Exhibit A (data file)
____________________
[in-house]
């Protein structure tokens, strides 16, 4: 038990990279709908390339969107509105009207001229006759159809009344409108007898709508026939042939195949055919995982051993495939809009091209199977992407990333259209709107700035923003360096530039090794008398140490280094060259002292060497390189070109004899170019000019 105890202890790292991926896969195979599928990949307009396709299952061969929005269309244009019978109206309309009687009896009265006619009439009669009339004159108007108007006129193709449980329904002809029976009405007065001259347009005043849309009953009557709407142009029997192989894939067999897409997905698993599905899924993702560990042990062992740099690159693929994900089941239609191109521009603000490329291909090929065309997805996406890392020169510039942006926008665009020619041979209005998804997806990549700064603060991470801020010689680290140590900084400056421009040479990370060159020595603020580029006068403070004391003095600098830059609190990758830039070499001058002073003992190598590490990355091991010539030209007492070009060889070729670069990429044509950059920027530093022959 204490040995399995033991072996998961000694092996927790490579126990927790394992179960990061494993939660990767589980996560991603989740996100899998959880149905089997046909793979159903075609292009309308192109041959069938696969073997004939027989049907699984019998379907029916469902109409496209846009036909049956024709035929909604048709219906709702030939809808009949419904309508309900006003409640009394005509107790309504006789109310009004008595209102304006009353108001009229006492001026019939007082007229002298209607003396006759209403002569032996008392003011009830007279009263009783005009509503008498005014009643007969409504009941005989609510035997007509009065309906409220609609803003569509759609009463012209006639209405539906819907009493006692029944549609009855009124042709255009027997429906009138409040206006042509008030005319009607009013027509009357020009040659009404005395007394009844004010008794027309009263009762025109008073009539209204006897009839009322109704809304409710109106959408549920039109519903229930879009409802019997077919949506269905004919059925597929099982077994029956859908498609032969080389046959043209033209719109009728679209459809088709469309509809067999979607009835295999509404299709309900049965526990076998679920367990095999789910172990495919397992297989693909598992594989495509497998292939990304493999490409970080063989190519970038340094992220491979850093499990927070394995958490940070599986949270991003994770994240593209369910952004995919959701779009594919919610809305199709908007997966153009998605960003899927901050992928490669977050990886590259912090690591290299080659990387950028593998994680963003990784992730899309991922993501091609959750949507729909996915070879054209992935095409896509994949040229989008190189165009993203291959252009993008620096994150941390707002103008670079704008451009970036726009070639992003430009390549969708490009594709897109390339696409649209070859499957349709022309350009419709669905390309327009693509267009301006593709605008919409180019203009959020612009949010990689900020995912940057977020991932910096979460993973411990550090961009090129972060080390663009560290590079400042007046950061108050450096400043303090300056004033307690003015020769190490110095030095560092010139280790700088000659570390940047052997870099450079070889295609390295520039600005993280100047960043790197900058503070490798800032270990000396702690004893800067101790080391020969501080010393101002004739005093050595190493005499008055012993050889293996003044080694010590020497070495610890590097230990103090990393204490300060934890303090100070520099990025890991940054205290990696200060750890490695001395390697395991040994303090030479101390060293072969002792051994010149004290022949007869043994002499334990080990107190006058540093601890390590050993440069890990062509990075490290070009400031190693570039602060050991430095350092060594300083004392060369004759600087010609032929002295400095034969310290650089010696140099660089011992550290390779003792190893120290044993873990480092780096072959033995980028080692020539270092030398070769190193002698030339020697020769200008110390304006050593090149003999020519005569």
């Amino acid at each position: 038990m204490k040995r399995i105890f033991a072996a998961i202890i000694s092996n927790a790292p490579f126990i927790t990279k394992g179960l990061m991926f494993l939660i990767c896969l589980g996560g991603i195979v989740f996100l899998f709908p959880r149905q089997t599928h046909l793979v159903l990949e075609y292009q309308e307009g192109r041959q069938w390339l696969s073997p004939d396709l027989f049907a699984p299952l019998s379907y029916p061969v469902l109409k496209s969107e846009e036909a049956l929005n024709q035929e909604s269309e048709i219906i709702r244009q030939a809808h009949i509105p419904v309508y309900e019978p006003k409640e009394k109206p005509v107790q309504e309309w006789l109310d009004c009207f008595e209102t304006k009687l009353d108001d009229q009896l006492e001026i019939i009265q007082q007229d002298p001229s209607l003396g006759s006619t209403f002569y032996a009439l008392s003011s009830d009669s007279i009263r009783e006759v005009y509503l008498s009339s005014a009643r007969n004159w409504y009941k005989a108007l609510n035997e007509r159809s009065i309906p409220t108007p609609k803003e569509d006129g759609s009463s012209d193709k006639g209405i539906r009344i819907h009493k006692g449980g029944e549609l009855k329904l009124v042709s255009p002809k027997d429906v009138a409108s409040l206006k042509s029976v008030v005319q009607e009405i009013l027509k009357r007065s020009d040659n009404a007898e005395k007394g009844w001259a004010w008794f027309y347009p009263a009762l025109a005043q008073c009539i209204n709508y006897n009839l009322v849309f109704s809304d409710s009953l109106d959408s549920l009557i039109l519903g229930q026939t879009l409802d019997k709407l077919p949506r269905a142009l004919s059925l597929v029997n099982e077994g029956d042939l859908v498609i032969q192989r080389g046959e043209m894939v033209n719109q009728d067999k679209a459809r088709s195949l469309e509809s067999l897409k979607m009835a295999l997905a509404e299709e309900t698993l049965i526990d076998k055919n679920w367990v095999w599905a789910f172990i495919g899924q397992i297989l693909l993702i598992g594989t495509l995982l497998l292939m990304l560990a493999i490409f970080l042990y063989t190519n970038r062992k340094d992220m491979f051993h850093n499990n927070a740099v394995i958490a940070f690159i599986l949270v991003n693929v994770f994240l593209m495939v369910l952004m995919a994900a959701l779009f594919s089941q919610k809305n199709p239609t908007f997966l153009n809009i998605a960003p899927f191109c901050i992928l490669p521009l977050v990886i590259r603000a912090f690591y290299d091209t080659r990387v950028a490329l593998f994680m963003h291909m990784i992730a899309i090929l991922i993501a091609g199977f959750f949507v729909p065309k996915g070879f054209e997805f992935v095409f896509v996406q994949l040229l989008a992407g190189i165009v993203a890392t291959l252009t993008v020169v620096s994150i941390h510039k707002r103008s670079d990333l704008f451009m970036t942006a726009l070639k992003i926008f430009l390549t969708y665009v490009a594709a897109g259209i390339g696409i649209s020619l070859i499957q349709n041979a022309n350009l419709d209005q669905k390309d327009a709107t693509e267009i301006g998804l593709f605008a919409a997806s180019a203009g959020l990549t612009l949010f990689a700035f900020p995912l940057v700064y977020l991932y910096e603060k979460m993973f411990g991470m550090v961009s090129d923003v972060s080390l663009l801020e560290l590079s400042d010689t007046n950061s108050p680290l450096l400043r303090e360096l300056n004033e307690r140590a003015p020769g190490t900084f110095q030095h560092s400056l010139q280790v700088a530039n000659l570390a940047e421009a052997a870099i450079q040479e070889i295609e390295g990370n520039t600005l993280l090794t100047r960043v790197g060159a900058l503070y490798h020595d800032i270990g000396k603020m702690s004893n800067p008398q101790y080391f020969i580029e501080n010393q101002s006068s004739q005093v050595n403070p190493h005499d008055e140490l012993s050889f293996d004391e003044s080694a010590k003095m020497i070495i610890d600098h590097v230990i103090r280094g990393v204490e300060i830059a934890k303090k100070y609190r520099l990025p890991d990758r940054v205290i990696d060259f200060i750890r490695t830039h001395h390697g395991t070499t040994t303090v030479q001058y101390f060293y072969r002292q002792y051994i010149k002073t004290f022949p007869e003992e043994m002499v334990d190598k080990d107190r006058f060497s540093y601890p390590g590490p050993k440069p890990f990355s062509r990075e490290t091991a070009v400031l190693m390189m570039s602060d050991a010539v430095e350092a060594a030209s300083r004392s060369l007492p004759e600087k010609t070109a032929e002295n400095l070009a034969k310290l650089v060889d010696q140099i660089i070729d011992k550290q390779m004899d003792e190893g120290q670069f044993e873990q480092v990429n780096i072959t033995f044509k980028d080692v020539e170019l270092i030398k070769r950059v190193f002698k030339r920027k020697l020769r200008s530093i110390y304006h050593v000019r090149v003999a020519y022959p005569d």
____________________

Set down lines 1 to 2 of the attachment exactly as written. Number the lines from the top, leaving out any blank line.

[in-house]
């Protein structure tokens, strides 16, 4: 038990990279709908390339969107509105009207001229006759159809009344409108007898709508026939042939195949055919995982051993495939809009091209199977992407990333259209709107700035923003360096530039090794008398140490280094060259002292060497390189070109004899170019000019 105890202890790292991926896969195979599928990949307009396709299952061969929005269309244009019978109206309309009687009896009265006619009439009669009339004159108007108007006129193709449980329904002809029976009405007065001259347009005043849309009953009557709407142009029997192989894939067999897409997905698993599905899924993702560990042990062992740099690159693929994900089941239609191109521009603000490329291909090929065309997805996406890392020169510039942006926008665009020619041979209005998804997806990549700064603060991470801020010689680290140590900084400056421009040479990370060159020595603020580029006068403070004391003095600098830059609190990758830039070499001058002073003992190598590490990355091991010539030209007492070009060889070729670069990429044509950059920027530093022959 204490040995399995033991072996998961000694092996927790490579126990927790394992179960990061494993939660990767589980996560991603989740996100899998959880149905089997046909793979159903075609292009309308192109041959069938696969073997004939027989049907699984019998379907029916469902109409496209846009036909049956024709035929909604048709219906709702030939809808009949419904309508309900006003409640009394005509107790309504006789109310009004008595209102304006009353108001009229006492001026019939007082007229002298209607003396006759209403002569032996008392003011009830007279009263009783005009509503008498005014009643007969409504009941005989609510035997007509009065309906409220609609803003569509759609009463012209006639209405539906819907009493006692029944549609009855009124042709255009027997429906009138409040206006042509008030005319009607009013027509009357020009040659009404005395007394009844004010008794027309009263009762025109008073009539209204006897009839009322109704809304409710109106959408549920039109519903229930879009409802019997077919949506269905004919059925597929099982077994029956859908498609032969080389046959043209033209719109009728679209459809088709469309509809067999979607009835295999509404299709309900049965526990076998679920367990095999789910172990495919397992297989693909598992594989495509497998292939990304493999490409970080063989190519970038340094992220491979850093499990927070394995958490940070599986949270991003994770994240593209369910952004995919959701779009594919919610809305199709908007997966153009998605960003899927901050992928490669977050990886590259912090690591290299080659990387950028593998994680963003990784992730899309991922993501091609959750949507729909996915070879054209992935095409896509994949040229989008190189165009993203291959252009993008620096994150941390707002103008670079704008451009970036726009070639992003430009390549969708490009594709897109390339696409649209070859499957349709022309350009419709669905390309327009693509267009301006593709605008919409180019203009959020612009949010990689900020995912940057977020991932910096979460993973411990550090961009090129972060080390663009560290590079400042007046950061108050450096400043303090300056004033307690003015020769190490110095030095560092010139280790700088000659570390940047052997870099450079070889295609390295520039600005993280100047960043790197900058503070490798800032270990000396702690004893800067101790080391020969501080010393101002004739005093050595190493005499008055012993050889293996003044080694010590020497070495610890590097230990103090990393204490300060934890303090100070520099990025890991940054205290990696200060750890490695001395390697395991040994303090030479101390060293072969002792051994010149004290022949007869043994002499334990080990107190006058540093601890390590050993440069890990062509990075490290070009400031190693570039602060050991430095350092060594300083004392060369004759600087010609032929002295400095034969310290650089010696140099660089011992550290390779003792190893120290044993873990480092780096072959033995980028080692020539270092030398070769190193002698030339020697020769200008110390304006050593090149003999020519005569």